Martinez says that he now “feels like a new person. Other transplant recipients have said that their outlook on life is different after the surgery, and it’s true: I feel like I’m living with a purpose—to save lives by spreading the message that organs are needed, especially organs from and for HIV-positive people. Although this is not the solution to America’s organ shortage, it is a source that we need to tap into. I’m going to do all that I can to help change other state and federal laws.” George urges that people ask family members and friends to consider becoming organ donors.
TAGline also spoke with George’s hepatologist, Patrick Lynch, MD, about HIV and transplants. “We’ve had encouraging experiences with liver transplantation in HIV-positive people. We haven’t transplanted an organ from an HIV-positive donor into an HIV-positive person yet. Although Illinois has passed legislation to allow this, it is prohibited by Federal regulation. We’re working to overturn the Federal regulation. When it becomes possible to transplant organs from HIV-positive donors, we’re going to start very conservatively, with organs from people who have never been on HIV treatment, so that we can reduce the risk of transmitting a drug-resistant virus when we transplant an organ. Our first concern is safety.”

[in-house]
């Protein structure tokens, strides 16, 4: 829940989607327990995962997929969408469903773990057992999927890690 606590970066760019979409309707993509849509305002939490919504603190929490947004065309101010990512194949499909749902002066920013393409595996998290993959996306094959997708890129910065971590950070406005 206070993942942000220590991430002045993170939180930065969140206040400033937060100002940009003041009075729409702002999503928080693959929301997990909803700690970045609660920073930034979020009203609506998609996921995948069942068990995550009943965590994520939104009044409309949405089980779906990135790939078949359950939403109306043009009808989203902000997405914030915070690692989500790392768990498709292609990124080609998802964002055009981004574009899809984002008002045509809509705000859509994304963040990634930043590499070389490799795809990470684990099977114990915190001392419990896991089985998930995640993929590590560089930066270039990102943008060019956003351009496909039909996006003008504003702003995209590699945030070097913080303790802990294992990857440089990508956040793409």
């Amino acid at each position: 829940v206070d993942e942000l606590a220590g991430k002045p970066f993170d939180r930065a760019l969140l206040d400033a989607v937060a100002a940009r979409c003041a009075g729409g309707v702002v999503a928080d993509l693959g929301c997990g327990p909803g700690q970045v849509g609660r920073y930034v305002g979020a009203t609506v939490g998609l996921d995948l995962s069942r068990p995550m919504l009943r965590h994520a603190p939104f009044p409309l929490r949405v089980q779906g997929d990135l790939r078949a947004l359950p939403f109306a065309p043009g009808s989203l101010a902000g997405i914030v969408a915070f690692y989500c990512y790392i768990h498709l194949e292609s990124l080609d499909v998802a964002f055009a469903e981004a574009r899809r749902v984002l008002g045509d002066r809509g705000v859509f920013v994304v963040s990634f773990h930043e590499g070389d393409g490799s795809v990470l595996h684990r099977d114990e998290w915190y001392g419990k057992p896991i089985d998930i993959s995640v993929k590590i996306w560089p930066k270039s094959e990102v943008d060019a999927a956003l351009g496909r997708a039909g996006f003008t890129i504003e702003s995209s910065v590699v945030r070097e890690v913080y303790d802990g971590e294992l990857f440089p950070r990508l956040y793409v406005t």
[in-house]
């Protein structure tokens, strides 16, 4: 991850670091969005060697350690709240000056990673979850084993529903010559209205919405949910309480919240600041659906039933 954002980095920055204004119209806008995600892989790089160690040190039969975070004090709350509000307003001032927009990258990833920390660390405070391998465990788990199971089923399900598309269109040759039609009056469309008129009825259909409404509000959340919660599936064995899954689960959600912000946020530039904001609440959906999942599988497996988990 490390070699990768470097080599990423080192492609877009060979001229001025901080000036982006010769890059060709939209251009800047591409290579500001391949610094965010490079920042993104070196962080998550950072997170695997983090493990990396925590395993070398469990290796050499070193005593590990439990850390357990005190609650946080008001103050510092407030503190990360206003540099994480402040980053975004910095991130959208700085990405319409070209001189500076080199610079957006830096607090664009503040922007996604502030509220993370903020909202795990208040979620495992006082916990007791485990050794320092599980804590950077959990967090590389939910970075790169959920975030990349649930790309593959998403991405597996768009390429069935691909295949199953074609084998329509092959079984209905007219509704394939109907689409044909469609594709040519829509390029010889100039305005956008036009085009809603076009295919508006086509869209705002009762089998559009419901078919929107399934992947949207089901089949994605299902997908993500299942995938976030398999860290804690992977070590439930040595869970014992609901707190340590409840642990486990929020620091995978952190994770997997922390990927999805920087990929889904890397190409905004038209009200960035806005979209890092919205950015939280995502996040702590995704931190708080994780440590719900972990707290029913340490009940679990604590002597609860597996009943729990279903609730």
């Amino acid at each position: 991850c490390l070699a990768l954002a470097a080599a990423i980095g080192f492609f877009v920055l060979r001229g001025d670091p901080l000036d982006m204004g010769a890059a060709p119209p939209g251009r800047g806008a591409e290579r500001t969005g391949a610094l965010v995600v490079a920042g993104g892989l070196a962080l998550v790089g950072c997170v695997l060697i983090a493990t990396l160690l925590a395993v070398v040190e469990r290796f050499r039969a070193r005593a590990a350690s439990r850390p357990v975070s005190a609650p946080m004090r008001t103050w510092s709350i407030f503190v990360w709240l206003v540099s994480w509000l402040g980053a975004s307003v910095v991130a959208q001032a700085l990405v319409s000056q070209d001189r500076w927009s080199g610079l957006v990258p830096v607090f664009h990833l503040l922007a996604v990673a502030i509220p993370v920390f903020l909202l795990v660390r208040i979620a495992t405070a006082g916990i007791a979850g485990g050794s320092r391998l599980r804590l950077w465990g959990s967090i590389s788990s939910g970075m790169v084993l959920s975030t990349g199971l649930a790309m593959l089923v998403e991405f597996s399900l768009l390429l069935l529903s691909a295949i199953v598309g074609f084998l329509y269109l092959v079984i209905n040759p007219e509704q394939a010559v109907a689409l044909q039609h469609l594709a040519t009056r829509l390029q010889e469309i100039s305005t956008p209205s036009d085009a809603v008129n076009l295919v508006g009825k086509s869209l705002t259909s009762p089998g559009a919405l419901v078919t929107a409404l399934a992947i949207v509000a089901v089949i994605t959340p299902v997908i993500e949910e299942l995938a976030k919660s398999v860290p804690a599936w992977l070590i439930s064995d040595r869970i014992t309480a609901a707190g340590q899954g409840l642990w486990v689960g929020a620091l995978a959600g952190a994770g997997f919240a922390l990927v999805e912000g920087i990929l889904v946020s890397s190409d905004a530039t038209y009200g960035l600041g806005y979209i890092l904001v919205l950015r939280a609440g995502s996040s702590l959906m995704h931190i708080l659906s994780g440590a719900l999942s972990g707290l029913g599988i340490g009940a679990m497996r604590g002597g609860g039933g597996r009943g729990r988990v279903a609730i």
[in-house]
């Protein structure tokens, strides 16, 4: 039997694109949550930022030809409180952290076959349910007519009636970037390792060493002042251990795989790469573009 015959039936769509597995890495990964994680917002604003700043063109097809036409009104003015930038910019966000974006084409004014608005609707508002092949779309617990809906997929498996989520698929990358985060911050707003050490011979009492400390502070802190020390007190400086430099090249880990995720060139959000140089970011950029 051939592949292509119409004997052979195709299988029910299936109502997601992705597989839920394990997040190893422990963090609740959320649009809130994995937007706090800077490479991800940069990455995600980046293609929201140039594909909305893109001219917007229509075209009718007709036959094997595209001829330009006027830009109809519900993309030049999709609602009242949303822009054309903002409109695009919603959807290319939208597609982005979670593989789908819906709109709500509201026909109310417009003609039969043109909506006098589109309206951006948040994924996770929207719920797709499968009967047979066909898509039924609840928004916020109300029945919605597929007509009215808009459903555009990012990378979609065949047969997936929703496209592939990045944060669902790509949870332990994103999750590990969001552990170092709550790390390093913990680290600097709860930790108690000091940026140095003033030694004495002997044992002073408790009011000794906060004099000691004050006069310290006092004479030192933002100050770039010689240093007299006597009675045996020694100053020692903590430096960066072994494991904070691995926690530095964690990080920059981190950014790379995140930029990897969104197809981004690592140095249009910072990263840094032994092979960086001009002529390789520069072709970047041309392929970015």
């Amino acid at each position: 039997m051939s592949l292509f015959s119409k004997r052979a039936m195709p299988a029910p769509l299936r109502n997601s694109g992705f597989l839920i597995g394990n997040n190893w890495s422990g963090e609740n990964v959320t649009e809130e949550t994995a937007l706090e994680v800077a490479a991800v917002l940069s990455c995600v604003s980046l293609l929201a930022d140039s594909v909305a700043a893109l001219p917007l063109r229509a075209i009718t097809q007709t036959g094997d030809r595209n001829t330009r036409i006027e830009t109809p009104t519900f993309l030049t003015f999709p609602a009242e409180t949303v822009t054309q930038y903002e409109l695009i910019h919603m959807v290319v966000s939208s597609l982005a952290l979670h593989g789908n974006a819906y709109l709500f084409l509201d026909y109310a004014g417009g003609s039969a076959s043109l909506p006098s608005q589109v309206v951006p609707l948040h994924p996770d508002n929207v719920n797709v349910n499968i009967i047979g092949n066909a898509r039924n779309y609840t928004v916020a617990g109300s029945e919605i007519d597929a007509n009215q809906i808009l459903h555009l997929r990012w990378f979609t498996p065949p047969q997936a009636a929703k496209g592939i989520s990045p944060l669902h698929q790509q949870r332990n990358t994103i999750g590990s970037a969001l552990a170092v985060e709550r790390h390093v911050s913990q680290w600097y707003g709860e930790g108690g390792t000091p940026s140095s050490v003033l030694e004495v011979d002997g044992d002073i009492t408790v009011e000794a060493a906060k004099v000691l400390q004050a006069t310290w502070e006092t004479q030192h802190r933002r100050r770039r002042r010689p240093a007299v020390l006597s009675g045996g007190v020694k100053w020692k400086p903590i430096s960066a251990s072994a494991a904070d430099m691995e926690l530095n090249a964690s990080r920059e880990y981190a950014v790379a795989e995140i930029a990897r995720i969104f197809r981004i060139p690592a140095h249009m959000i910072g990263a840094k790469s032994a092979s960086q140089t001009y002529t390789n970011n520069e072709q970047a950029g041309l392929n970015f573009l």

Lynch says that the field of transplantation in people with HIV has advanced dramatically in the last few years, especially “managing interactions with antiretrovirals and anti-rejection agents, which is crucial. Recurrent HCV can be a serious problem for HIV/HCV coinfected liver transplant recipients.” Lynch suspects that cases of severe, recurrent HCV may be due in part to drug-drug interactions that result in higher-than-needed doses of immunosuppressive therapies, “We need to continue learning how to individualize immunosuppressive therapy in people with HIV. We need more data about transplantation in HIV-positive people, which is coming from the NIH study, including an evaluation of MELD scoring and survival in HIV-positive candidates.”